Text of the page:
[We're in the home stretch of my Desktop Project: going through all the pictures on my computer's desktop and posting one a day until they're gone. Only a few left now...]
This is the only one of my Desktop Project pictures that's not actually a picture: it's an illustration. It's still pretty neat:
[Click to Schwarzschildenate.]
This drawing shows the binary star IGR J17091−3624, which is actually a normal star in the clutches of a black hole. They orbit each other, and the fierce gravity of the black hole is drawing material off the other star. This matter doesn't fall straight into the black hole, however. Because the two stars orbit each other, the material coming off the normal star has some sideways velocity (technically, angular momentum) which causes it to spiral around the black hole and form a disk called the accretion disk.
This disk is hot. Very way incredibly yikes hot: probably something like 10 million degrees Celsius (27 million F). The heat comes from lots of forces including magnetism and plain old friction as particles rub against each other pretty violently before The Final Plunge.
Stuff that hot emits X-rays, and this binary is blasting them out. What's so very interesting is that astronomers studying this black hole found that something was absorbing X-rays from the disk. Their best guess is that this is vaporized iron blasting away from the disk in a kind of black hole wind, and it's hauling butt: the material is expanding at a speed upwards of 9300 km/sec -- that's 5800 miles per second, fast enough to cross the US in less than the tick of a watch. Want another unit? That means the wind is blowing at a brisk 0.03 times the speed of light!
I love black holes. They're many things, but one they aren't is subtle.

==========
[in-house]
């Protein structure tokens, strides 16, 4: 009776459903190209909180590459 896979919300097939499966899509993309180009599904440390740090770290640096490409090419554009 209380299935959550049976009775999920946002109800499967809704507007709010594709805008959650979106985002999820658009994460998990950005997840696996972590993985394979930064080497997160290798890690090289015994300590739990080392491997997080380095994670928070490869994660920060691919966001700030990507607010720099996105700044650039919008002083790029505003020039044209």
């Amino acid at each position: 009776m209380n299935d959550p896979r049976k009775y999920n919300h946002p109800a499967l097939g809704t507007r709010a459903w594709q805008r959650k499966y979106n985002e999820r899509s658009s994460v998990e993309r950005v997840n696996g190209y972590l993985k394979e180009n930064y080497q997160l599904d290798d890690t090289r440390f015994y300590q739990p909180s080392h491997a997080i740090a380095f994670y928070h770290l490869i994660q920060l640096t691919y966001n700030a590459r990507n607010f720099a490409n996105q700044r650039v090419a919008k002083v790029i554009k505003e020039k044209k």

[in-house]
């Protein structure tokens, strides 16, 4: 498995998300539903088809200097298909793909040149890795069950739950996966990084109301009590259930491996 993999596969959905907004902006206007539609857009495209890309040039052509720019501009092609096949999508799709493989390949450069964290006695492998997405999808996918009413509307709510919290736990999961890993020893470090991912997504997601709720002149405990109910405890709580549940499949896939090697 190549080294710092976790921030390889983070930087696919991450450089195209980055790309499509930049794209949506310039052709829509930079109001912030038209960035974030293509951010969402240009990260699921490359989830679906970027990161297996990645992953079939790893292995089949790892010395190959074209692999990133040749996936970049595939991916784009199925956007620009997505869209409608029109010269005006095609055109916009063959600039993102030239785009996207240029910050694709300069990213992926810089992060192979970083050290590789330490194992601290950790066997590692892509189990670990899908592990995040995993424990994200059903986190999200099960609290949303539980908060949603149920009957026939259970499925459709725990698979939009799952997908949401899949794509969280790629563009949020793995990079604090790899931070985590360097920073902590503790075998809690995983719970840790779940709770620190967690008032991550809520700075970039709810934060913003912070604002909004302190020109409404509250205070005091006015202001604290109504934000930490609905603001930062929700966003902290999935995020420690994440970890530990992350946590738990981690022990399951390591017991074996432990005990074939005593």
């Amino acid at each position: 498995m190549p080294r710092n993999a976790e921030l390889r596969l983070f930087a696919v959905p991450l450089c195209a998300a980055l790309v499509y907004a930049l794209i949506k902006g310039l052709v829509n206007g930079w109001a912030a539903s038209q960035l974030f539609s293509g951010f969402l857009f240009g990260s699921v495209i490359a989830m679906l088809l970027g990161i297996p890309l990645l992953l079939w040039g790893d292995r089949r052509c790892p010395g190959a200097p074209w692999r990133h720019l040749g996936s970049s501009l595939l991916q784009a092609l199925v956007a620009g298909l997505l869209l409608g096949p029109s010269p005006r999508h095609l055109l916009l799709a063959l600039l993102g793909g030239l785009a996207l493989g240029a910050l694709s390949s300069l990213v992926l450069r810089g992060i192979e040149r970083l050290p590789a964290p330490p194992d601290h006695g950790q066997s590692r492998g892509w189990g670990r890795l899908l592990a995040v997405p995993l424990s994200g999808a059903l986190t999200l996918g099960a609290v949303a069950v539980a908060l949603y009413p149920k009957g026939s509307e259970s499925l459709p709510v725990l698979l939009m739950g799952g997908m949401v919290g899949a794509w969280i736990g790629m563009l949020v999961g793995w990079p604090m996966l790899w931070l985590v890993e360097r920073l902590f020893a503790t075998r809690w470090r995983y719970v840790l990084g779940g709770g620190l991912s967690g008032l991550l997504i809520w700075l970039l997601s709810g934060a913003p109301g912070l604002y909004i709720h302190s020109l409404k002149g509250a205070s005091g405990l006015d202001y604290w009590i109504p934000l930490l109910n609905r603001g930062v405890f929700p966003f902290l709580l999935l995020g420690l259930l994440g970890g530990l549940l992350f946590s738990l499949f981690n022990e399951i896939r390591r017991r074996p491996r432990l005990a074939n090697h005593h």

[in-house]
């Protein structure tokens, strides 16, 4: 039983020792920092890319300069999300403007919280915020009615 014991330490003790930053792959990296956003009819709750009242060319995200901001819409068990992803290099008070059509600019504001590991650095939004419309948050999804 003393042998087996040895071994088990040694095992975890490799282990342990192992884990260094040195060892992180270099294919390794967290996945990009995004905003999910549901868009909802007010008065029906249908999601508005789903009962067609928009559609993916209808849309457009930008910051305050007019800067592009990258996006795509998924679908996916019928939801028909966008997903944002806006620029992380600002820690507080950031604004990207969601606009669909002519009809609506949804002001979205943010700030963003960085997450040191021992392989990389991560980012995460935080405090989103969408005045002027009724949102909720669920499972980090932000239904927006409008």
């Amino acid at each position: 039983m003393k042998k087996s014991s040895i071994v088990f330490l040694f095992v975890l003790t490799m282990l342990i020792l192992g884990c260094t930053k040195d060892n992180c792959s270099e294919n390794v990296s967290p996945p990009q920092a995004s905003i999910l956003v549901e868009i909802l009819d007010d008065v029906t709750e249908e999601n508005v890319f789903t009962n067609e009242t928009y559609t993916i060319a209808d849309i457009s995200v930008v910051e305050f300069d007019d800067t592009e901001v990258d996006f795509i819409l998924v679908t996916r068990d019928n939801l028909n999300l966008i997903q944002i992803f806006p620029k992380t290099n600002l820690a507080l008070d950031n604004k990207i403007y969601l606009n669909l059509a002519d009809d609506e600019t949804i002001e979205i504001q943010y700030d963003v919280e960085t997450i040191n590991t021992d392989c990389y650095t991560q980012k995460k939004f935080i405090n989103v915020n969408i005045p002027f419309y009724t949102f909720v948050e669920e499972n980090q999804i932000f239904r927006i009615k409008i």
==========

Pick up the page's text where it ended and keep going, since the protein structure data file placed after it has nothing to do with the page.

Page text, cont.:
Another thing they are is ironic: although most people think of them as being able to suck down everything, including light, they power the most luminous objects in the Universe. This black hole probably is small, a few times the mass of the Sun. But much bigger ones exist, with millions or even billions of times the mass of the Sun. Those are in the centers of galaxies, and can have so much material falling into them and heating up that they can shine brighter than all the stars in the galaxy combined! It's not the black hole itself that's glowing, but it's the center, the engine, behind that raw fury.
And that wind may be more than bright: there's some evidence that the mighty gale from a galaxy's central black hole affects the overall state of the galaxy itself. It may be tied to the way stars form in the galaxy, and even the size of the galaxy itself. Mind you, even a black hole with a billion times the Sun's mass is still only as small fraction of a galaxy, which might have hundreds of billions of stars! So while you might think of something like that as a monster, it's actually more amazing to me that something so tiny can be so influential on such a huge scale.
Illustration credit: NASA/CXC/M.Weiss
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